Yakjah’s journey began sometime in 2000-2001 , far away from Jammu and Kashmir in the capital city of India, New Delhi. It was the new home for many Kashmiris who were escaping the turmoil back home , looking for opportunities , safety and security or had escaped in 1990 to live in exile as a refugee in camps. The story begins between two Kashmiri woman , one Hindu ( Pandit) and the other Muslim who worked together in the same office complex in New Delhi. Their conversations over and about Kashmir, the situation back home and exile of Pandits blossomed into trusting friendship. Both stepped beyond their comfort zone to embrace each other’s world view, faith practices and peace notions.
Not long after, both decided to expand the space to include more people from either side. The group that was formed included more Kashmiri Muslim and Pandits. They regularly met over coffee, listening to stories from either side. Sometimes there was a difference of opinion , anger and an out cry, at other times it was collective emotional longing for co-shared spaces, nostalgia, acceptance and acknowledgement of a past that continued to hurt. However, it was a paradoxical sense of vulnerability as well as solidarity that somehow was instrumental in cementing their ties that helped them to tide over their limitations. They decided to name the group Yakjah, which in Kashmir means ‘being together’. Their vision was to take forward its philosophy of healing through listening and idea of oneness and so they started working through theater with young Kashmiri children, mostly those who lived in refugee camps of Kashmiri Pandits . Regular theatre activities allowed the children to express themselves. They then traveled back to their home region in Kashmir Valley as well as Kashmiri Pandit camps in Jammu region to engage with children there. At this point in Yakjah’s journey two more Kashmiris, one Muslim and other a Sikh who lived in Kashmir Valley joined the group. Their inclusion energized the group. It also strengthened it as it was crucial to open dialogue spaces within Valley which had none at that point of time.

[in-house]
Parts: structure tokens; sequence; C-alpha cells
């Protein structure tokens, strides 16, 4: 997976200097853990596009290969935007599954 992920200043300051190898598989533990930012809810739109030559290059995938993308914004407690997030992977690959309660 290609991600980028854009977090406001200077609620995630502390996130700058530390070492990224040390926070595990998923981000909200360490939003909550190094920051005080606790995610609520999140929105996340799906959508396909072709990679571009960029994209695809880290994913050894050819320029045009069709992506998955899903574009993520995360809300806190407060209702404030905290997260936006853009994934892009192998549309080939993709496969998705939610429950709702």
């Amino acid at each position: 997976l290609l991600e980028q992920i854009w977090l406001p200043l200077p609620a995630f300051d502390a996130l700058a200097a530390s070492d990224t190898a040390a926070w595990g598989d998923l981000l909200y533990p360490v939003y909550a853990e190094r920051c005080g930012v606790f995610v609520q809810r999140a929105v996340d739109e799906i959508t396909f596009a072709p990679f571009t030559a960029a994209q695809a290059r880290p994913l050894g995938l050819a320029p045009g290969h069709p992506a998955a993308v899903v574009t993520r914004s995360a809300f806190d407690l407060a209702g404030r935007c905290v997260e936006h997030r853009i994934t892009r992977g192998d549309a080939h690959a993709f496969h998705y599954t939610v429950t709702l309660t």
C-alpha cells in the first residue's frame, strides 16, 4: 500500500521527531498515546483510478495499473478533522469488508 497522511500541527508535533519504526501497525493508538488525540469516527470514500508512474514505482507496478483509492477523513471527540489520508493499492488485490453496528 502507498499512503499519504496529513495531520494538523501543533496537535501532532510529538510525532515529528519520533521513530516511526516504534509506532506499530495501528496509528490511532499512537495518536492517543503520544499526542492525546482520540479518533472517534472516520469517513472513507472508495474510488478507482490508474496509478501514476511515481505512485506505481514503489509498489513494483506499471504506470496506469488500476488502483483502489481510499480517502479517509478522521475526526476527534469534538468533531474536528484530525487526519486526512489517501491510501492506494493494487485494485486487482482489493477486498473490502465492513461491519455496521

The dialogue through theater translated in small skits on ‘Communal Harmony’ in 2002 in New Delhi. Children traveled all the way from Jammu and Kashmir, led by one of the Kashmiri Yakjah member. This was followed by another collective theater production on ‘Understanding Differences’, in Gulmarg, Kashmir in 2005. The collective play by 70 Kashmiri Muslim and Pandit children in the heart of Srinagar, the winter capital of Jammu and Kashmir did not leave a single eye dried in the audience of more than 200 people. Yakjah later did several workshops in various cities in the state and in 2010 formally registered itself as a non-profit. Since 2005 Yakjah has expanded beyond Kashmiri children to include youth from all regions of Jammu, Kashmir, Ladakh and all Kashmiri, Gujjar, Dogra, Ladakhi, Pahari communities of these regions providing them a space for expression, healing, transformation and leading themselves and their communities to better interpersonal relationships.